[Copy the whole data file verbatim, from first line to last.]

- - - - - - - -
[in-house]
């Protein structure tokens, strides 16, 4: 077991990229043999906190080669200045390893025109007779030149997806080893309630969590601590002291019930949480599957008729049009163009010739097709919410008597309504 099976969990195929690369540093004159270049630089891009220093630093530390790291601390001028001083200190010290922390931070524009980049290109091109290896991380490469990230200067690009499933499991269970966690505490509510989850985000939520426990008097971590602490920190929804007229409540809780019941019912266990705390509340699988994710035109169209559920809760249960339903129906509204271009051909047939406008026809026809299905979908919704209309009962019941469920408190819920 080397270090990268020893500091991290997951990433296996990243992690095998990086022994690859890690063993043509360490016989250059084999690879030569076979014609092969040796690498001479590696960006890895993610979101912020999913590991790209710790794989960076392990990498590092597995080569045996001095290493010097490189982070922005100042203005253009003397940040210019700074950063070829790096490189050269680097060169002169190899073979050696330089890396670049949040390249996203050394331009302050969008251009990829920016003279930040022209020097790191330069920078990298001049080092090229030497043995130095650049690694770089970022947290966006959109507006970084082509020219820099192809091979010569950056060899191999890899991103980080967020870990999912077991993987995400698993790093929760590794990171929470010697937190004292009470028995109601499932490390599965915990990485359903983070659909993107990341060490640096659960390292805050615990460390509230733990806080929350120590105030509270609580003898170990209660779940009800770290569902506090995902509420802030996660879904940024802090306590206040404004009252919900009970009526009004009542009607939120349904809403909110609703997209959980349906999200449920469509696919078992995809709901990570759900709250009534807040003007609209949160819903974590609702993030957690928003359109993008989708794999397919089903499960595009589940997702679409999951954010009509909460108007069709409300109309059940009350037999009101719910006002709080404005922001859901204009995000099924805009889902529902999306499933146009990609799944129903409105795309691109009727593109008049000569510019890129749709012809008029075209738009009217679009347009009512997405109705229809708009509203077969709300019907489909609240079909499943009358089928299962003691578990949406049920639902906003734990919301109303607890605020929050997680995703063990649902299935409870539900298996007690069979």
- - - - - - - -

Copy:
[in-house]
């Protein structure tokens, strides 16, 4: 077991990229043999906190080669200045390893025109007779030149997806080893309630969590601590002291019930949480599957008729049009163009010739097709919410008597309504 099976969990195929690369540093004159270049630089891009220093630093530390790291601390001028001083200190010290922390931070524009980049290109091109290896991380490469990230200067690009499933499991269970966690505490509510989850985000939520426990008097971590602490920190929804007229409540809780019941019912266990705390509340699988994710035109169209559920809760249960339903129906509204271009051909047939406008026809026809299905979908919704209309009962019941469920408190819920 080397270090990268020893500091991290997951990433296996990243992690095998990086022994690859890690063993043509360490016989250059084999690879030569076979014609092969040796690498001479590696960006890895993610979101912020999913590991790209710790794989960076392990990498590092597995080569045996001095290493010097490189982070922005100042203005253009003397940040210019700074950063070829790096490189050269680097060169002169190899073979050696330089890396670049949040390249996203050394331009302050969008251009990829920016003279930040022209020097790191330069920078990298001049080092090229030497043995130095650049690694770089970022947290966006959109507006970084082509020219820099192809091979010569950056060899191999890899991103980080967020870990999912077991993987995400698993790093929760590794990171929470010697937190004292009470028995109601499932490390599965915990990485359903983070659909993107990341060490640096659960390292805050615990460390509230733990806080929350120590105030509270609580003898170990209660779940009800770290569902506090995902509420802030996660879904940024802090306590206040404004009252919900009970009526009004009542009607939120349904809403909110609703997209959980349906999200449920469509696919078992995809709901990570759900709250009534807040003007609209949160819903974590609702993030957690928003359109993008989708794999397919089903499960595009589940997702679409999951954010009509909460108007069709409300109309059940009350037999009101719910006002709080404005922001859901204009995000099924805009889902529902999306499933146009990609799944129903409105795309691109009727593109008049000569510019890129749709012809008029075209738009009217679009347009009512997405109705229809708009509203077969709300019907489909609240079909499943009358089928299962003691578990949406049920639902906003734990919301109303607890605020929050997680995703063990649902299935409870539900298996007690069979």